The poet encourages young people to make the big decisions with confidence: "Hope is our four-letter word". He encourages the youth to dream about the possibilities of life and all of the potential they possess. There is an incredible world around us, calling out to us to put our unique talents to work within it, asking us to impress our unique personalities onto the lives of others. We are called to a life of love and we know it: "I feel the love / And I feel it burn". We are called to love all those we meet in a truly meaningful and life-giving way; we are built for relationships of love, not economic convenience. The poet admits that he has been "praying hard" to make the choice to leave the chase for economic "freedom" behind in order to count stars, to truly see the beauty in the world around us and passionately chase after it instead. The courage to live life to its fullest comes from prayer, from communication with Being itself, the One who creates all things and sustains them in existence. The source of all Being will give us the courage to seek out true being in our own lives; He will give us courage to truly seek with hope and vitality, and truly find. In this sense, we can understand the repeated words of the song: "I feel something so right by doing the wrong thing / And I feel something so wrong by doing the right thing/ ... Everything that kills me makes me feel alive". We can now hear these words in their proper context: going against the world, doing what is foolish or useless in the eyes of the world, resonates within our souls as doing what is right, while following along with what the world says is wise or useful creates within us a sense of vital wrongness. All those things that seem to be acting against our own self-interest -- giving money to the poor, visiting the infirm or elderly, devoting ourselves to the care of others to our financial detriment, quitting lucrative jobs when they are unjust towards others, giving our lives to love others in marriage, in parenthood, in religious service, in charitable work -- all those things that are instances of self-sacrifice, of little "deaths", are the very things that give us the greatest vitality and bring the deepest meaning to our lives.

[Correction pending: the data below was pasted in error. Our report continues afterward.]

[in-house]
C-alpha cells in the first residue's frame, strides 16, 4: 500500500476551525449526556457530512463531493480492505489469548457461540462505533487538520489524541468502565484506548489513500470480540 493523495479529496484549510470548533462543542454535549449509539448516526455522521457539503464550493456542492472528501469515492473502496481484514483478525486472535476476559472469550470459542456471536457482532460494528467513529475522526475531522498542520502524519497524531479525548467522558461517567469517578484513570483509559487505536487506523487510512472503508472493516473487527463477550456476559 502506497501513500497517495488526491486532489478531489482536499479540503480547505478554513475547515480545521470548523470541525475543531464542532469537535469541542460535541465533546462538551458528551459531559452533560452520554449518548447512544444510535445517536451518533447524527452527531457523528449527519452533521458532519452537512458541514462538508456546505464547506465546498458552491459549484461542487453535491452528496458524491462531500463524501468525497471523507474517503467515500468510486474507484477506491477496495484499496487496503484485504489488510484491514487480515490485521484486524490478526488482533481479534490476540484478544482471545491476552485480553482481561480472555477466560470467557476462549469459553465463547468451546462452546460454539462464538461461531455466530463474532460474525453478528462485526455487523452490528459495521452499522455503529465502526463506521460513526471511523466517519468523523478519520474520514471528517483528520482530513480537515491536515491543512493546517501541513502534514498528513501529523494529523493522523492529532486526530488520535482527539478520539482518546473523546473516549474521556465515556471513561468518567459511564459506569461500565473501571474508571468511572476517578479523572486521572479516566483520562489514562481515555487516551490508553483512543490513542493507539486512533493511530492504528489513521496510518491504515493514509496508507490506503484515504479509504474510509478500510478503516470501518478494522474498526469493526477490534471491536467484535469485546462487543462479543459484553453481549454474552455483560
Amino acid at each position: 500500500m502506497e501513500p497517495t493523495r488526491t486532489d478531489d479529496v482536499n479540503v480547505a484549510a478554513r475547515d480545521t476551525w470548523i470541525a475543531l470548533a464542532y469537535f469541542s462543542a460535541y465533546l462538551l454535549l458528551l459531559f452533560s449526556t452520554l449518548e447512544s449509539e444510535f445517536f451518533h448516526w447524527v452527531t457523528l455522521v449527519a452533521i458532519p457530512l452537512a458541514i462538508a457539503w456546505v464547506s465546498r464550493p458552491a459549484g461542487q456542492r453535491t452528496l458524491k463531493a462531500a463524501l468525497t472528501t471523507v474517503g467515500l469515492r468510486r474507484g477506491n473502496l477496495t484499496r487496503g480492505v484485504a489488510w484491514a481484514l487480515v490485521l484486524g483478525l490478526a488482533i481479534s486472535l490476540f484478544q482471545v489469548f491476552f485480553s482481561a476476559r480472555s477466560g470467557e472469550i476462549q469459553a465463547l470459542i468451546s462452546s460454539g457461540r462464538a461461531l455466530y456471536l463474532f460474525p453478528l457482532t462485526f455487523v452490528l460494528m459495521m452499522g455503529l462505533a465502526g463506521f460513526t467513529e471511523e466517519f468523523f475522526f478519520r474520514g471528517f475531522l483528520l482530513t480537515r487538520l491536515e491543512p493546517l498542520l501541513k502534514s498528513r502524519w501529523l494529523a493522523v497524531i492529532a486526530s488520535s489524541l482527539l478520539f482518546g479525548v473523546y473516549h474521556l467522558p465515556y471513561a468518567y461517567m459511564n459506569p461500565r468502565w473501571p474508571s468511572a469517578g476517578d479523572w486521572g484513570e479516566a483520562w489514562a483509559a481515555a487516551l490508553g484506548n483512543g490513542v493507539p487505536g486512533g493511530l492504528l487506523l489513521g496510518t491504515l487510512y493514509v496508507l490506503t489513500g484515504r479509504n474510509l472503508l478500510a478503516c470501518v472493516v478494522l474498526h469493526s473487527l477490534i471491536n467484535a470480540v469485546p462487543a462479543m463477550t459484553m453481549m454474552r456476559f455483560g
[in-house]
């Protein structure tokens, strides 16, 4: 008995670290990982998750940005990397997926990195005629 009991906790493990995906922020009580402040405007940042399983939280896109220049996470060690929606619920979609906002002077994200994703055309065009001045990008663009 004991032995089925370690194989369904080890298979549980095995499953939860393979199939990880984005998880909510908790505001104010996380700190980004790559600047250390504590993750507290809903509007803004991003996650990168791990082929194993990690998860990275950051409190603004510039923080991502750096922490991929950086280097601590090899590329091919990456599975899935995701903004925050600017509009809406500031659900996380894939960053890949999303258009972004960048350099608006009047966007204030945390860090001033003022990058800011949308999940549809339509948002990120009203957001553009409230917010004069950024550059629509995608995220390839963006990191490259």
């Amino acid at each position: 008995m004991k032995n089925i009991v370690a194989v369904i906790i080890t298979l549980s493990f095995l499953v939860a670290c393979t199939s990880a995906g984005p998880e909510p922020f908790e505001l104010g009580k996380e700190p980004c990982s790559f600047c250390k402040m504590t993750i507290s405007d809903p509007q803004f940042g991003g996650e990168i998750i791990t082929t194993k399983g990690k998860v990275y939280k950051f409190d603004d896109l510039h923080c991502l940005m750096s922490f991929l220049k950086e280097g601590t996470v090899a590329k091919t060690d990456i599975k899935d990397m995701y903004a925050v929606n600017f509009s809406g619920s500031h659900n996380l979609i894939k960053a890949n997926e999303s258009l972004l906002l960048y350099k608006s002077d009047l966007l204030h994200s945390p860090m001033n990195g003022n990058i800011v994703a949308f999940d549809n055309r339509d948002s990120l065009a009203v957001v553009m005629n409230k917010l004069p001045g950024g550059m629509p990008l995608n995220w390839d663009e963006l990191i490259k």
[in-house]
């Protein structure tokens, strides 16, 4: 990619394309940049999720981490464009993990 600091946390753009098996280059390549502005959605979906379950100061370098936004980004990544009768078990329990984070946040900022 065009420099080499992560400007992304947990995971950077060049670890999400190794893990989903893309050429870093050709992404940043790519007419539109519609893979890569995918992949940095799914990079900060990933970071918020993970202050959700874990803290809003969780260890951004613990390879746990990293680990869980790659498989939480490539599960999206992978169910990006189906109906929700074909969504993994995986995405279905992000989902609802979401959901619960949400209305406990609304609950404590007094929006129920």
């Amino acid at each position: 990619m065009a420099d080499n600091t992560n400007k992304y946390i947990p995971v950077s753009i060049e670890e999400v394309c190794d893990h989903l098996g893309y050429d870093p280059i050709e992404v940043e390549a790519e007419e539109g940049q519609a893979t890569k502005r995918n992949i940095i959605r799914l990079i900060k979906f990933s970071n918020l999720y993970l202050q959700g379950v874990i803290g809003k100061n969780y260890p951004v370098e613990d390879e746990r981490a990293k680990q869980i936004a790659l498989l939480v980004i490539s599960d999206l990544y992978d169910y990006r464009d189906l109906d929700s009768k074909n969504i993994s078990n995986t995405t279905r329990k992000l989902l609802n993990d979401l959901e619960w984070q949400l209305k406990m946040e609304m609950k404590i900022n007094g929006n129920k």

"Counting Stars" asks us to "Take that money / Watch it burn". It asks us to have the courage to grab the swinging vine and cross over to a new way of living in the world. It asks us to enact our being by dying to self. It asks us to dream about all that we could be, and then move to bring that dream into reality with courage and hope, without counting the cost. Instead, we can count the stars.


The point of this blog is not to tell anyone what they should or should not consider entertaining, nor what films, books, lyrics, or television shows are morally or artistically good or bad. The point is to engage with the stories that are creating our culture on an intellectual level, to meet the morals with our minds before they go to our hearts. Once you know what's in the entertainment you imbibe and you're aware of how it may be shaping your perceptions of the world around you, well then, imbibe away!